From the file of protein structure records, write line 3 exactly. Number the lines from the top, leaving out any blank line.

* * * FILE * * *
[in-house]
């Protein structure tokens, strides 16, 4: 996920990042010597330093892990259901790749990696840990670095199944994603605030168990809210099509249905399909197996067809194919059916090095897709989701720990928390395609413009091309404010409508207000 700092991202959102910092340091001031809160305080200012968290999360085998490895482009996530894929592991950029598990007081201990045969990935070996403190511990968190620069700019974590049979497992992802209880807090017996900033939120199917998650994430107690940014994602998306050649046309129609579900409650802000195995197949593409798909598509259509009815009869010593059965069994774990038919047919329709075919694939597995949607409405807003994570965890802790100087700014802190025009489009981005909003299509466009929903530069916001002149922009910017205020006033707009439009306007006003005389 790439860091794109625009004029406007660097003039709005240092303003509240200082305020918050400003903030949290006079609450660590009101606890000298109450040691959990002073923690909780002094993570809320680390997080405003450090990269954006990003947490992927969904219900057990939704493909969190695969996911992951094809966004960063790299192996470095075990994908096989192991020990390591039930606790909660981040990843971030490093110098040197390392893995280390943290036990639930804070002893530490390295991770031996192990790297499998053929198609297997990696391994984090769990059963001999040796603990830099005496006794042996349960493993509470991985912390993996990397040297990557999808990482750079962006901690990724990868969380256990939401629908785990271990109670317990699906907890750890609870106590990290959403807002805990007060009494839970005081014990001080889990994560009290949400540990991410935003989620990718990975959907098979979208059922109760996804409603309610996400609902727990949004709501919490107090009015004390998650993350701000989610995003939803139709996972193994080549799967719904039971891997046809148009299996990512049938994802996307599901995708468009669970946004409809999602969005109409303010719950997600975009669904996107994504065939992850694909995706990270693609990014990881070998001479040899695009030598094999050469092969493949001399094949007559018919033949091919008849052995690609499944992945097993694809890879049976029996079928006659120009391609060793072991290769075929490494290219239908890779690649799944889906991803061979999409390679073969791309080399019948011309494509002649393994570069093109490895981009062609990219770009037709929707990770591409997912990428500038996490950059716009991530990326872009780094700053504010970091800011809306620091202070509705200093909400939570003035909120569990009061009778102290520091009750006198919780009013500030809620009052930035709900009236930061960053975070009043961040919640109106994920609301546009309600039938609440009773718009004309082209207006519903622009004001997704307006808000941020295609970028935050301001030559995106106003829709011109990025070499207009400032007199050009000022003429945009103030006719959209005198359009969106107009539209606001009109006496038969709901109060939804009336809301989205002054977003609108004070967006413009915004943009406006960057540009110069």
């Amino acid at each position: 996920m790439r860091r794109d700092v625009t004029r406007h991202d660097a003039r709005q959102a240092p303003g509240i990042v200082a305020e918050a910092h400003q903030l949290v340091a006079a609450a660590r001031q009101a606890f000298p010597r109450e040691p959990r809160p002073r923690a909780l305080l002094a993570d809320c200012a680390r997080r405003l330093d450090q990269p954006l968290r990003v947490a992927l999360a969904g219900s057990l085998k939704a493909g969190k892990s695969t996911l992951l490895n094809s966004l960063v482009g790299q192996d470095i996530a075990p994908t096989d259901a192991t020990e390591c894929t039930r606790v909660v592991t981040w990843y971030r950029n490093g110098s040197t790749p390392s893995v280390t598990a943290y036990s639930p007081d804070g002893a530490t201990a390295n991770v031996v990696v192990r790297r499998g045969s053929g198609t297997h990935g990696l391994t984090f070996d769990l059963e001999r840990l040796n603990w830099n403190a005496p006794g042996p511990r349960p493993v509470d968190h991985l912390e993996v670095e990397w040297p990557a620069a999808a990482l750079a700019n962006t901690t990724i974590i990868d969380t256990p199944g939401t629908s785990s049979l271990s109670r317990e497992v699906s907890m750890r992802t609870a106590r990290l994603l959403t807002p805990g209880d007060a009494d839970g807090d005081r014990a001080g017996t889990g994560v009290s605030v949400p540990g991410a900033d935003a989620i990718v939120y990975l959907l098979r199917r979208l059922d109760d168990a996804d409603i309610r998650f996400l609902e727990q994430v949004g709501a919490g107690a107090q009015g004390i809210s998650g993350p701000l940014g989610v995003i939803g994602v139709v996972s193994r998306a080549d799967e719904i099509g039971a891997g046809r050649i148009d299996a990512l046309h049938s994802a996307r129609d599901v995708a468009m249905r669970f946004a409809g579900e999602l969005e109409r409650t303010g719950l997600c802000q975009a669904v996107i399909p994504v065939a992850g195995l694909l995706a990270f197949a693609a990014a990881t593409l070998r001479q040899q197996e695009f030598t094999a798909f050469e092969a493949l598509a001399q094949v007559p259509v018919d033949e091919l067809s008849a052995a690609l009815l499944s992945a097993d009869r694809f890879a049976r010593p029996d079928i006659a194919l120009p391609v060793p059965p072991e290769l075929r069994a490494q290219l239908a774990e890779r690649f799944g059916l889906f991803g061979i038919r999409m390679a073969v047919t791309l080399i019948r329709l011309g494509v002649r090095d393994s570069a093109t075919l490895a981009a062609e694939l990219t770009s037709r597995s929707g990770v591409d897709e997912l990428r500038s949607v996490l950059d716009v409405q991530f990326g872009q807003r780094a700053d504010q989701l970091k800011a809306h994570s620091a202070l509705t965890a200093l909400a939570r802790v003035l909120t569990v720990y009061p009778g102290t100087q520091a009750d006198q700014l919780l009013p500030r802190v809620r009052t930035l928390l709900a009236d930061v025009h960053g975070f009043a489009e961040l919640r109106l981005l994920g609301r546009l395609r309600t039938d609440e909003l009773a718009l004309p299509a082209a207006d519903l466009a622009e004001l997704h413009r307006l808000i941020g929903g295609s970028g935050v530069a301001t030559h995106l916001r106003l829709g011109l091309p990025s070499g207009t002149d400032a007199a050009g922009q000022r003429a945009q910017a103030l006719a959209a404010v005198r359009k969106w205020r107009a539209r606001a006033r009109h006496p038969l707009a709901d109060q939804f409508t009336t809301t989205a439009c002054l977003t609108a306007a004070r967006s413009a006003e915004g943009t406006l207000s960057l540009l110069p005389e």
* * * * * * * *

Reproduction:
């Amino acid at each position: 996920m790439r860091r794109d700092v625009t004029r406007h991202d660097a003039r709005q959102a240092p303003g509240i990042v200082a305020e918050a910092h400003q903030l949290v340091a006079a609450a660590r001031q009101a606890f000298p010597r109450e040691p959990r809160p002073r923690a909780l305080l002094a993570d809320c200012a680390r997080r405003l330093d450090q990269p954006l968290r990003v947490a992927l999360a969904g219900s057990l085998k939704a493909g969190k892990s695969t996911l992951l490895n094809s966004l960063v482009g790299q192996d470095i996530a075990p994908t096989d259901a192991t020990e390591c894929t039930r606790v909660v592991t981040w990843y971030r950029n490093g110098s040197t790749p390392s893995v280390t598990a943290y036990s639930p007081d804070g002893a530490t201990a390295n991770v031996v990696v192990r790297r499998g045969s053929g198609t297997h990935g990696l391994t984090f070996d769990l059963e001999r840990l040796n603990w830099n403190a005496p006794g042996p511990r349960p493993v509470d968190h991985l912390e993996v670095e990397w040297p990557a620069a999808a990482l750079a700019n962006t901690t990724i974590i990868d969380t256990p199944g939401t629908s785990s049979l271990s109670r317990e497992v699906s907890m750890r992802t609870a106590r990290l994603l959403t807002p805990g209880d007060a009494d839970g807090d005081r014990a001080g017996t889990g994560v009290s605030v949400p540990g991410a900033d935003a989620i990718v939120y990975l959907l098979r199917r979208l059922d109760d168990a996804d409603i309610r998650f996400l609902e727990q994430v949004g709501a919490g107690a107090q009015g004390i809210s998650g993350p701000l940014g989610v995003i939803g994602v139709v996972s193994r998306a080549d799967e719904i099509g039971a891997g046809r050649i148009d299996a990512l046309h049938s994802a996307r129609d599901v995708a468009m249905r669970f946004a409809g579900e999602l969005e109409r409650t303010g719950l997600c802000q975009a669904v996107i399909p994504v065939a992850g195995l694909l995706a990270f197949a693609a990014a990881t593409l070998r001479q040899q197996e695009f030598t094999a798909f050469e092969a493949l598509a001399q094949v007559p259509v018919d033949e091919l067809s008849a052995a690609l009815l499944s992945a097993d009869r694809f890879a049976r010593p029996d079928i006659a194919l120009p391609v060793p059965p072991e290769l075929r069994a490494q290219l239908a774990e890779r690649f799944g059916l889906f991803g061979i038919r999409m390679a073969v047919t791309l080399i019948r329709l011309g494509v002649r090095d393994s570069a093109t075919l490895a981009a062609e694939l990219t770009s037709r597995s929707g990770v591409d897709e997912l990428r500038s949607v996490l950059d716009v409405q991530f990326g872009q807003r780094a700053d504010q989701l970091k800011a809306h994570s620091a202070l509705t965890a200093l909400a939570r802790v003035l909120t569990v720990y009061p009778g102290t100087q520091a009750d006198q700014l919780l009013p500030r802190v809620r009052t930035l928390l709900a009236d930061v025009h960053g975070f009043a489009e961040l919640r109106l981005l994920g609301r546009l395609r309600t039938d609440e909003l009773a718009l004309p299509a082209a207006d519903l466009a622009e004001l997704h413009r307006l808000i941020g929903g295609s970028g935050v530069a301001t030559h995106l916001r106003l829709g011109l091309p990025s070499g207009t002149d400032a007199a050009g922009q000022r003429a945009q910017a103030l006719a959209a404010v005198r359009k969106w205020r107009a539209r606001a006033r009109h006496p038969l707009a709901d109060q939804f409508t009336t809301t989205a439009c002054l977003t609108a306007a004070r967006s413009a006003e915004g943009t406006l207000s960057l540009l110069p005389e």